A dedication matching that of Elmer Hughes among its alumni members kept the group alive, and today the order is attempting something of a comeback. It has refashioned itself for the '90s, opening its membership to women and seeking out a new relevancy. The order no longer worries about secrecy; the issue is now survival. Can the group rebuild a level of student and faculty involvement to make it an effective organization once again? And should it?*

Careless habits of dress

When the group was established in 1921, there was no doubt among its founders that there was a need for such an organization. They believed that The Farm was definitely in need of some betterment--particularly with regard to the uneasy relationship between the non-degree students who made up the majority of the Davis student body and the UC Berkeley students who were required to spend a semester here to get a degree in agriculture. That was the chief reason given for creating Sword and Sandals, along with another--a fairly trivial one from a '90s perspective but a serious concern to a campus attempting to transform itself from a "farm" to a university: sloppy dress on the part of the students.

A history of the order based on the recollections of Elmer Hughes states, "The attitude of these two classes of students toward each other and the general habits of the students were not good. For example, harmony and cooperation between these two groups in student activities were lacking, and certain careless habits of dress were noticeably bad. For instance, you would frequently see a student wearing a shirt wrong side out or a straw hat without the crown. Jeans and corduroys were worn when so dirty they would stand up in a corner without support. Some of us felt that something should be done to correct these conditions."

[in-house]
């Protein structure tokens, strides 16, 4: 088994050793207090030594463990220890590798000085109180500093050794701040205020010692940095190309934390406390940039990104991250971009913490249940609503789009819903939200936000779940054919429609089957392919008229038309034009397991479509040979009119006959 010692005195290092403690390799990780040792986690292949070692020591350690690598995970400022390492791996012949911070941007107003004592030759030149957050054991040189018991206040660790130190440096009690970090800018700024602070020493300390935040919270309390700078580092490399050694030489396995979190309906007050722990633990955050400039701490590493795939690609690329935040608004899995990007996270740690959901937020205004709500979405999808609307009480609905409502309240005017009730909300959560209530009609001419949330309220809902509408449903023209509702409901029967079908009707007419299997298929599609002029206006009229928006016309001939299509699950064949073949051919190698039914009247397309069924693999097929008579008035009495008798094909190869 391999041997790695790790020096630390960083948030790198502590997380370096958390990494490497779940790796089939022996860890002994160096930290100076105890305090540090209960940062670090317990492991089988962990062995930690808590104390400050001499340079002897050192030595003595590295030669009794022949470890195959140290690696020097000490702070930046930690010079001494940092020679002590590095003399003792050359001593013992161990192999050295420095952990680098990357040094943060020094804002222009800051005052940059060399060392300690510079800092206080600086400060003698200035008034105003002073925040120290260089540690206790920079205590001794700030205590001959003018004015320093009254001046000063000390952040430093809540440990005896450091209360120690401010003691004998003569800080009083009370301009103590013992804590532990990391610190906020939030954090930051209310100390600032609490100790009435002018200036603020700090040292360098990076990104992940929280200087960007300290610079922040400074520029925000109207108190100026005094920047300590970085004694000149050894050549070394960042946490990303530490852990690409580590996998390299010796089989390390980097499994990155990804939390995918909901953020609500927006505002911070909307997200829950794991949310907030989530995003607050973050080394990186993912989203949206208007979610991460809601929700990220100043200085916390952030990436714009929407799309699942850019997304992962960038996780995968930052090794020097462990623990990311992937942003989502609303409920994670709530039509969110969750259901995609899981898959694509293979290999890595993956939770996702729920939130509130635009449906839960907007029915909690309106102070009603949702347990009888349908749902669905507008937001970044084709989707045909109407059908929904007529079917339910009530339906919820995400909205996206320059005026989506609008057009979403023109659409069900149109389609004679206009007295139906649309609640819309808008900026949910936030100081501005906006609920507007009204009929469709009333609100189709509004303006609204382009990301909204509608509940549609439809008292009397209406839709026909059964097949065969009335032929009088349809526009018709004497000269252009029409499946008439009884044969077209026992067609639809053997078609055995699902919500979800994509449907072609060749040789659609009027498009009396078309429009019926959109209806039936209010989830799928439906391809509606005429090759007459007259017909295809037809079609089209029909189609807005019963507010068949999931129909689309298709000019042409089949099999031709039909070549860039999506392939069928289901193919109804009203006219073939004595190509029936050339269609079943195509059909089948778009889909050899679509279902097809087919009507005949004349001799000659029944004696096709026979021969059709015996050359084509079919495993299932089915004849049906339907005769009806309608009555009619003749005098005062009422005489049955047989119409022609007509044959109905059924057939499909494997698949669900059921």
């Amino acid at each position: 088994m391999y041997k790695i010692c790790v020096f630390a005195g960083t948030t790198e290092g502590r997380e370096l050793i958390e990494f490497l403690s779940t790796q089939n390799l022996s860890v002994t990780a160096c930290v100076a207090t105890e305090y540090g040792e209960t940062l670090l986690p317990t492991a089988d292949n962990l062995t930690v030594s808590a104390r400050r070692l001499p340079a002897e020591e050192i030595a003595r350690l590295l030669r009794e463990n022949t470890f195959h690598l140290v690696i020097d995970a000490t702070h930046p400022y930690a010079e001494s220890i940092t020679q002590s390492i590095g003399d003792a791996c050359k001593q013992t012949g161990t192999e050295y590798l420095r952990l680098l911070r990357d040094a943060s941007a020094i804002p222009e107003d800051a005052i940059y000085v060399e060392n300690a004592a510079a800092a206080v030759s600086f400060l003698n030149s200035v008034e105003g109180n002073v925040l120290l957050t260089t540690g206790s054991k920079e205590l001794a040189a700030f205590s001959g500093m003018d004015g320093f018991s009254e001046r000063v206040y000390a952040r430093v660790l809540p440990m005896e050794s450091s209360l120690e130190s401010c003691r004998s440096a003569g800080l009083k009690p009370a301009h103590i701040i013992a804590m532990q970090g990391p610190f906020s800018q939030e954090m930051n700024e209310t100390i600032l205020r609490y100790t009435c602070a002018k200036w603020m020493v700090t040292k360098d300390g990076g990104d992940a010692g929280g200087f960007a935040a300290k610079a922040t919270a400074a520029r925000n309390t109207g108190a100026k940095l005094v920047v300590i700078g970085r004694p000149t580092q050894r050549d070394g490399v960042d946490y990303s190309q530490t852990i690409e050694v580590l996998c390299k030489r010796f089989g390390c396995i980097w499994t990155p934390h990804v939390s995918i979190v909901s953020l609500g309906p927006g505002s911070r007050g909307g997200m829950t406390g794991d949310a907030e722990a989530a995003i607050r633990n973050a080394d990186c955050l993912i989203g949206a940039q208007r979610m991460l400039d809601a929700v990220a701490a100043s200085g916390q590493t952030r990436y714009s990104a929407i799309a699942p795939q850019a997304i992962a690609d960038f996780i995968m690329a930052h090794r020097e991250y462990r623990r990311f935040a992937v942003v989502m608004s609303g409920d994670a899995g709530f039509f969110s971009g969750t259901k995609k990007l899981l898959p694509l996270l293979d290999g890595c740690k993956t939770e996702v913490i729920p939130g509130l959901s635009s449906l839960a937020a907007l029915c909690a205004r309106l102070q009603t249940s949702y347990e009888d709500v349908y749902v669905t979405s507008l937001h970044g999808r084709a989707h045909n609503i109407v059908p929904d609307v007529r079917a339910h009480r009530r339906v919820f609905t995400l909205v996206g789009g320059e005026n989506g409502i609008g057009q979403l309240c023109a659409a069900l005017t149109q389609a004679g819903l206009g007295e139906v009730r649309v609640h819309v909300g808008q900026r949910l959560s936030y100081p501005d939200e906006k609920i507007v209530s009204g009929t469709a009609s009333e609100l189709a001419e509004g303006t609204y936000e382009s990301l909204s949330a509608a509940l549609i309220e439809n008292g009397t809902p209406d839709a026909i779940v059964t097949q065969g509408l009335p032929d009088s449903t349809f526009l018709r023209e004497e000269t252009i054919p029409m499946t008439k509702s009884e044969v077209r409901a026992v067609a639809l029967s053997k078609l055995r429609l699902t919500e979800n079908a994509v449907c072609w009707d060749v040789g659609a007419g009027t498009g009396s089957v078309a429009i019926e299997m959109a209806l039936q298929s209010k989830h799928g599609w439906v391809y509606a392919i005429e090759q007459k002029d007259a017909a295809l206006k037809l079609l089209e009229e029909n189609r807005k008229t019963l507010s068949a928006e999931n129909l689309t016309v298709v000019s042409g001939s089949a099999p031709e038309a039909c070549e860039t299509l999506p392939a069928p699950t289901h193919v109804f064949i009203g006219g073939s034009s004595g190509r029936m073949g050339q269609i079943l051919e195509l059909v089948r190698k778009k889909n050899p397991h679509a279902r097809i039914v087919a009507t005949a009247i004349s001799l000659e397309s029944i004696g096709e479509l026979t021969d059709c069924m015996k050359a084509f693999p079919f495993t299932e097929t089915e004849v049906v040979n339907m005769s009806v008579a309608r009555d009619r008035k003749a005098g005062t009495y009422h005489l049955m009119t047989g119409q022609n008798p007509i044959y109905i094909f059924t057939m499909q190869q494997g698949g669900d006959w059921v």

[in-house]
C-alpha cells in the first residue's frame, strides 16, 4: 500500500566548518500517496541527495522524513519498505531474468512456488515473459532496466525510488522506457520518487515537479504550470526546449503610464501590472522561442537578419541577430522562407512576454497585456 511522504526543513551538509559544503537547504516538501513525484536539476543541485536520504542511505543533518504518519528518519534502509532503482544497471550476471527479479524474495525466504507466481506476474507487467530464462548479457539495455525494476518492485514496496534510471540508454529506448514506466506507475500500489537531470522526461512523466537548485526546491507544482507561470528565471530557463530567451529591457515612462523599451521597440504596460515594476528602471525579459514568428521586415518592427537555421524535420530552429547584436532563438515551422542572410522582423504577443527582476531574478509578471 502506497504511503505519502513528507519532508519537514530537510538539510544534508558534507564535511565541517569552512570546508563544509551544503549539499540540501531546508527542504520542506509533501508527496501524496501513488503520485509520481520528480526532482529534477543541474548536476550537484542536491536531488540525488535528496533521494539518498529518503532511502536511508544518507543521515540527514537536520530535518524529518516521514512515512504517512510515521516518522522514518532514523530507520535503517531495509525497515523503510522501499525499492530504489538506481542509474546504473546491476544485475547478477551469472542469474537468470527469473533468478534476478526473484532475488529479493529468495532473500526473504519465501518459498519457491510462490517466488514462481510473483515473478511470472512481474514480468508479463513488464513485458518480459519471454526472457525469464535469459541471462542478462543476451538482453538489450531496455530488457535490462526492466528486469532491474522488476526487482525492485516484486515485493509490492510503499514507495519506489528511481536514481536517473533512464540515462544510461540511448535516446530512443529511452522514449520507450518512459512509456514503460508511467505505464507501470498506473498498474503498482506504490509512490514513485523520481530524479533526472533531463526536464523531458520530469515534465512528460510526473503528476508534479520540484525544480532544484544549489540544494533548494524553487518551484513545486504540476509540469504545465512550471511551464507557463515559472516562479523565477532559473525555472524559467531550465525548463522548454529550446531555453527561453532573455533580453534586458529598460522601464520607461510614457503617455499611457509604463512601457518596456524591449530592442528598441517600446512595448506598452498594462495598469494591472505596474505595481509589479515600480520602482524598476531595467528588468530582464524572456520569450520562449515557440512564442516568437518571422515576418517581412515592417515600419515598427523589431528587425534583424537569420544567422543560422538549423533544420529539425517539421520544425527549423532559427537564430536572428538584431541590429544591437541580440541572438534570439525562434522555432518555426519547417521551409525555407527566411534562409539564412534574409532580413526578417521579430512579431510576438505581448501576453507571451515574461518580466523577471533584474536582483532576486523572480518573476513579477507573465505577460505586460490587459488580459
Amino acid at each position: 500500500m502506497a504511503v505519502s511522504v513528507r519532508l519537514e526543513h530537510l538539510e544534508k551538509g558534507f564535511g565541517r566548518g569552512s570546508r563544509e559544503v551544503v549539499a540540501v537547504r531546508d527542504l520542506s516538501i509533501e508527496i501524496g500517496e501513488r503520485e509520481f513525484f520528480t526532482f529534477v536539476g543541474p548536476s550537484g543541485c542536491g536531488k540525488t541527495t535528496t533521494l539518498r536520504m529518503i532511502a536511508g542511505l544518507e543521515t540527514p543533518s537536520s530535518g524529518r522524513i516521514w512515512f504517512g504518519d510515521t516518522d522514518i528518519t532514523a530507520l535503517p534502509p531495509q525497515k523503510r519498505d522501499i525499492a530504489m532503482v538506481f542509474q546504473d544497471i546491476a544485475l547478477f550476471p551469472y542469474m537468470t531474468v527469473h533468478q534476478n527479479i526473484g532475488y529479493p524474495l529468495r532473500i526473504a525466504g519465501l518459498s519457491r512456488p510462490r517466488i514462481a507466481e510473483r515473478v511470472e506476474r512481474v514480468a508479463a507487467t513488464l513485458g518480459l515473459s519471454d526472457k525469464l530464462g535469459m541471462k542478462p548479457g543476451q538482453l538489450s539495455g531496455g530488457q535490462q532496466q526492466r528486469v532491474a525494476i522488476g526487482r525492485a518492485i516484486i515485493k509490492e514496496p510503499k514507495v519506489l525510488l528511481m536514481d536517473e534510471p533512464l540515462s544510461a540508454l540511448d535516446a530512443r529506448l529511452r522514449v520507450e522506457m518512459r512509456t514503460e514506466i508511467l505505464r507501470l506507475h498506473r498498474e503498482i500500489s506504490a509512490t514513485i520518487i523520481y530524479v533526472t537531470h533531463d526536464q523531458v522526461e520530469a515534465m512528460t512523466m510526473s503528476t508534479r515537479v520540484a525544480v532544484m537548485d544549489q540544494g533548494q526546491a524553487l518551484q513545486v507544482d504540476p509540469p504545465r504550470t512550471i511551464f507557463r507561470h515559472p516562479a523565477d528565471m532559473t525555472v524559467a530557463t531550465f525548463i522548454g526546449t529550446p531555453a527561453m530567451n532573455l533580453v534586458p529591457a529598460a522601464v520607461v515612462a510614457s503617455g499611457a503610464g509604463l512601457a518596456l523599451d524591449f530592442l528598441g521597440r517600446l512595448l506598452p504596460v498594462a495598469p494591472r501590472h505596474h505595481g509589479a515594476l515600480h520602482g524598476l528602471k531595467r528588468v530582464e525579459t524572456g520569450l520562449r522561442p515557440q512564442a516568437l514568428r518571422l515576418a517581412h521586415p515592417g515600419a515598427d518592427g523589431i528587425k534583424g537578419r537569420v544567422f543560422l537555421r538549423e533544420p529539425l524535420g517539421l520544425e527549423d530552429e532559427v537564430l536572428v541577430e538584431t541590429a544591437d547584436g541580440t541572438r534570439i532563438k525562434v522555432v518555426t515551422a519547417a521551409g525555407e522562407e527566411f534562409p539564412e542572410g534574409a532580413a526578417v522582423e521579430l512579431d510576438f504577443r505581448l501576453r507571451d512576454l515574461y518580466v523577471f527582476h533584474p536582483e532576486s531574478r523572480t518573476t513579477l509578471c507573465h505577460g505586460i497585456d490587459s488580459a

So Hughes joined with two Berkeley students, Herbie Henderson and Clark Burnham, and with the comptroller at Davis, Deming Maclise, to establish an order patterned on two groups then existing at UC Berkeley: the Order of the Golden Bear (which remains strong today) and Wing and Helmet.

As was common practice with fraternities and sororities, they looked to Greek mythology to provide the requisite mystique and tradition of an august order. The name "Sword and Sandals" came from the myth of Aegeus, king of Athens; upon leaving for battle, Aegeus placed a sword and a pair of sandals under a heavy stone and told his pregnant wife that when his son was old enough to lift the rock the boy was to take the sandals and sword and join him in the fight.

The Davis group went about assembling similar tokens of manhood, purchasing a sword and a pair of sandals from a costume shop in Oakland and "borrowing" a large initiation rock that decorated the driveway of a Winters farmhouse. Suitable titles were selected for the officers of the order: Worthy Ruler, Chamberlain, Scribe and Bard.

In the 1930s, the group built its cabin on leased Forest Service land off Highway 50 near Kyburz. The two-room, board and tin-roof structure relies for running water on a nearby spring, but does sport an impressive fireplace built with rocks from the area gathered by members.

"I borrowed a two-ton truck, and we picked up granite rocks about the size of your head from along the road for a fireplace," recalls member Dean DeCarli '28. "We didn't know how many they would need and thought we better have too many rather than not enough, so there is still a pretty good-sized pile of rocks up there that we hauled back in 1938."